The first step in dealing with financial infidelity is admitting that there are a problem and a willingness to be vulnerable and open about the issues.

Both people in a relationship need to be honest about their financial mistakes in the present and in the past, so they can truly repair the damage done.

That means bringing out every statement, credit card receipt, bill, credit card, checking or savings account statement, or any loan, or other evidence of spending.

Next, both partners need to make a commitment to work through issues together. The person who was betrayed needs time to adjust to the details of the breach of trust and this does not happen overnight.

Full disclosure

According to experts, without full disclosure, you will walk into problems in your relationship that will lead to decreased trust levels in your relationship with money.

The person who is the perpetrator of the financial infidelity needs to be completely transparent and be willing to make a promise to stop the destructive behavior. They need to be willing to change their daily habits of spending and/or hiding money, lending money to others, or even gambling.

Couples need to share details about their past and present finances.

Keep in mind that you’ll be discussing emotions as well as numbers.

For instance, Jason said to Shana, “I felt so hurt when I found out about your secret account.” In order to build trust, you will have to share details about your past and current debts, as well as spending habits.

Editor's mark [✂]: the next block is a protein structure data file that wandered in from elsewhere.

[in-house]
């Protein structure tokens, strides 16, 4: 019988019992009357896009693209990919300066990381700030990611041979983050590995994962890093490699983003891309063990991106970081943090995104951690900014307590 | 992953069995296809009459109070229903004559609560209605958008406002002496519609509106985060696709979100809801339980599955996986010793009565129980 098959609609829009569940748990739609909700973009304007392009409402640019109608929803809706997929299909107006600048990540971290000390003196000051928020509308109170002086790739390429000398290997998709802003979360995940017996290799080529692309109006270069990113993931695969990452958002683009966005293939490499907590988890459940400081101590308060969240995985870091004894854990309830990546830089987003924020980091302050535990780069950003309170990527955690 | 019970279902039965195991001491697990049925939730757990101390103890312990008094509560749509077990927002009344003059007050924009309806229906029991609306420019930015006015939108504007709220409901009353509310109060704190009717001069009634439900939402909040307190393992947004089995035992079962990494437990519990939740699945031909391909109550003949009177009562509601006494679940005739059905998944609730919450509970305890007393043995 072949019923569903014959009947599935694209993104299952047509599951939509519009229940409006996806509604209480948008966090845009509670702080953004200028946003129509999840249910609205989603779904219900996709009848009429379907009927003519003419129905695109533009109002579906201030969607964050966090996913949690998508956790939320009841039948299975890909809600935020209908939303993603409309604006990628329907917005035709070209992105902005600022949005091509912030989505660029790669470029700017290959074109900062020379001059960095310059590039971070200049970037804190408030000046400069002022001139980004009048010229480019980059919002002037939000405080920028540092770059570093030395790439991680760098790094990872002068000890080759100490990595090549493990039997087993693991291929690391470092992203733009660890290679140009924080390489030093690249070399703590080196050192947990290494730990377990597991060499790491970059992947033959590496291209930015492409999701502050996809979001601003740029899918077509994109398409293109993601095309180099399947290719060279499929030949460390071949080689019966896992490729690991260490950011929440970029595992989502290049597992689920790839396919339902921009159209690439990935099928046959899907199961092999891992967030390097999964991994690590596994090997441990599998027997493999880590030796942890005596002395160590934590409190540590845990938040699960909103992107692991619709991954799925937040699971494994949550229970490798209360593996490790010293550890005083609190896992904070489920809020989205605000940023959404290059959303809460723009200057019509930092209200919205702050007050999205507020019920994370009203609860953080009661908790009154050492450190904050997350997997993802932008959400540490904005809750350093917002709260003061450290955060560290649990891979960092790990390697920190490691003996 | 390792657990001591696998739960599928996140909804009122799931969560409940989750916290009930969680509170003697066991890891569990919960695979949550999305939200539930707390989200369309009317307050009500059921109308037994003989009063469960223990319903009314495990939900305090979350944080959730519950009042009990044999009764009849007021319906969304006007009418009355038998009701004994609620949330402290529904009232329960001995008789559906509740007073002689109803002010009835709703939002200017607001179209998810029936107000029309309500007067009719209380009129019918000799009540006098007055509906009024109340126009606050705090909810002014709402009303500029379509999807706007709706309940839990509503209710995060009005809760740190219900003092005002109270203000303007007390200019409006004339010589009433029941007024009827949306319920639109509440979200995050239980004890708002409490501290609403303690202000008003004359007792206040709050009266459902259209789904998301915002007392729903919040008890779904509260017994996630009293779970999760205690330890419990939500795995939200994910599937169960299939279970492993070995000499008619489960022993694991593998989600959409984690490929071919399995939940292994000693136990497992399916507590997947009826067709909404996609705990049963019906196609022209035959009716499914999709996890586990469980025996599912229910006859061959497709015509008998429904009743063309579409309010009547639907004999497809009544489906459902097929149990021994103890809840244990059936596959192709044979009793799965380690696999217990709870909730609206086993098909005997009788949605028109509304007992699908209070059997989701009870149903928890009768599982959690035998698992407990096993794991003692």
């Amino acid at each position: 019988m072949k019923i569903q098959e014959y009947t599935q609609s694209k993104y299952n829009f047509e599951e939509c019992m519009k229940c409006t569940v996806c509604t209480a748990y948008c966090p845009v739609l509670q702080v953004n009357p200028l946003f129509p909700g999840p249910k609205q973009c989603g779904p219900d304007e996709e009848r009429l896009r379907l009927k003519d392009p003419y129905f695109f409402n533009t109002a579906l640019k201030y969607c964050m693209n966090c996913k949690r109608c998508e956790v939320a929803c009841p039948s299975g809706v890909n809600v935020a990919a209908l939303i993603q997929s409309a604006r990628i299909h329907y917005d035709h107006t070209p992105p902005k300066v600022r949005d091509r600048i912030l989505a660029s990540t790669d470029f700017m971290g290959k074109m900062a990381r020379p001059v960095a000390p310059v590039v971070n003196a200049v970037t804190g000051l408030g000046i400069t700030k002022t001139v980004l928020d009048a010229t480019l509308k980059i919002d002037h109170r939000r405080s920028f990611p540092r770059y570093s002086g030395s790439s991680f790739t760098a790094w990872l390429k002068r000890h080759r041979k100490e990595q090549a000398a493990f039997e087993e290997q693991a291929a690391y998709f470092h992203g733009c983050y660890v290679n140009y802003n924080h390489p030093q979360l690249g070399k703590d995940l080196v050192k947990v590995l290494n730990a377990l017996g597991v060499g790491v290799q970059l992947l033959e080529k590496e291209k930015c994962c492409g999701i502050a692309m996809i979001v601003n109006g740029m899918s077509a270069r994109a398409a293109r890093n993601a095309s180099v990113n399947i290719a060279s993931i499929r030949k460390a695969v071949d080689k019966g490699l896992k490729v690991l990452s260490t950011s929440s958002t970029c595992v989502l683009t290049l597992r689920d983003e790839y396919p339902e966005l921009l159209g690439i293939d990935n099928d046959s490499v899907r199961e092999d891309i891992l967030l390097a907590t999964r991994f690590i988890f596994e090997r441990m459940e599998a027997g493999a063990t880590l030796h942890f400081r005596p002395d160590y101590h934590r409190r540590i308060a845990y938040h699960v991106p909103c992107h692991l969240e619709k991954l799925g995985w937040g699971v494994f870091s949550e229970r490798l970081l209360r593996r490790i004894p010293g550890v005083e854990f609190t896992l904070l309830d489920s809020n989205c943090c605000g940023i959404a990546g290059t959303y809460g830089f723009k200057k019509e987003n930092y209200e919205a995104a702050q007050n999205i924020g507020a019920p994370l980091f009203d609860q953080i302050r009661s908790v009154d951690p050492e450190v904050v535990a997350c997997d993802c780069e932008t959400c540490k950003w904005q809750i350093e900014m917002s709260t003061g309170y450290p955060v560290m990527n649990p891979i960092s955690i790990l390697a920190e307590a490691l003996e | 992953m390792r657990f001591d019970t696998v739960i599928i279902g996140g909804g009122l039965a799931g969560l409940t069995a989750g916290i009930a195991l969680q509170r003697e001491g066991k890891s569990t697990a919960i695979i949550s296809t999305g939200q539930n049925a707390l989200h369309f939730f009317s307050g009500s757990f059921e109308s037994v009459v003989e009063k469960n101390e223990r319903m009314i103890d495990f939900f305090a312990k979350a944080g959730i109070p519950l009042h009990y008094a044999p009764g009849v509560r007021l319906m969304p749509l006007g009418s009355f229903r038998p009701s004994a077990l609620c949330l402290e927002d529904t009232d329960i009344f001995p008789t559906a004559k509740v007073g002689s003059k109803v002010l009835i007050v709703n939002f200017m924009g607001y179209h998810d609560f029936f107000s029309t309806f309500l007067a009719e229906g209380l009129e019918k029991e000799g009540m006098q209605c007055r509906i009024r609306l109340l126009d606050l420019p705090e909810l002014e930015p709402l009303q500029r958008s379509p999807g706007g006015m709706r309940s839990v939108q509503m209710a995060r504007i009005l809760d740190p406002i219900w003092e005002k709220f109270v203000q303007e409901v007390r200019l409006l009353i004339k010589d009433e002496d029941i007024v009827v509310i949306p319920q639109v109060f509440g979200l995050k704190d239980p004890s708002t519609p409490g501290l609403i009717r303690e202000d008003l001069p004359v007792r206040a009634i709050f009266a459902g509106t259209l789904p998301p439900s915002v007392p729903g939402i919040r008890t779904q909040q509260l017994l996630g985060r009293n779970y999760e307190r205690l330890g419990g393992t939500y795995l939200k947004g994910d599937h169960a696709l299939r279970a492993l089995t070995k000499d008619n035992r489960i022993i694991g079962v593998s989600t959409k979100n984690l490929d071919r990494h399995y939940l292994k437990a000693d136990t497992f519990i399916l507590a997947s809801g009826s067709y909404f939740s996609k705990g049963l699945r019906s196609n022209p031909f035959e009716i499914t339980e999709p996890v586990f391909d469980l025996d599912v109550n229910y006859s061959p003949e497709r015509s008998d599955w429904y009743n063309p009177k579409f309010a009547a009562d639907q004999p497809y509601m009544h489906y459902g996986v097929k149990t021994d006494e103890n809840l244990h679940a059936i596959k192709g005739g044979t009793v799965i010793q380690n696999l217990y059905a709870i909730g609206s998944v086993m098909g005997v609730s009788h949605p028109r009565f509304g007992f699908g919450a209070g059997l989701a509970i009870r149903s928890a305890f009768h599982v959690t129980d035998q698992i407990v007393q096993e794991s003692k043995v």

Make a commitment to change

If you are the person who is responsible for financial infidelity, you must promise to stop doing the behavior that is problematic and offer your partner reassurance that you’re committed to changing. You may need to do this by showing the bank and/or credit card statements. It is vital that you commit yourself to do whatever is necessary to rebuild trust with your partner and to rid yourself of debt, secrecy, and/or spending habits that are contributing to any financial problems.

Couples often underestimate the challenges of marriage and buy into the myth that love will conquer all and avoid talking about finances because it stirs up conflict. Critical junctures in a marriage such as buying a new home, starting a new job, or adding one or more children to the family can spark anxiety about money.

If couples have not worked through trust issues in the early phases of their marriage, they may have difficulty being open about finances.

Consider counseling sessions as a couple to gain support and a neutral party’s feedback if you have a lot of skeletons in your closet and you or your partner are having difficulty being open about finances.

With time and patience, you’ll be better able to identify your fears and concerns about money with your partner. Remember there is no “right” or “wrong” way to deal with finances and it’s a good idea to focus more on listening and give your partner the benefit of the doubt. Feelings are not “good” or “bad,” they are just real emotions that need to identified, processed, and shared effectively so can adopt a mindset of “we’re in this together” and achieve long-lasting love.

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Terry Gaspard
Therapist, MSW, LICSW
  VERIFIED EXPERT
Terry Gaspard MSW, LICSW has been a therapist and relationship expert for over 30 years. Her work focuses on helping individuals, couples, and families become more resilient, build stronger relationships and marriages, and recover after break-up and divorce. She is a contributor to nine websites including The Gottman Institute Relationship Blog and the author of the award-winning book Daughters of Divorce: Overcome the Legacy of Your Parents’ Breakup and Enjoy a Happy Long-lasting Relationship.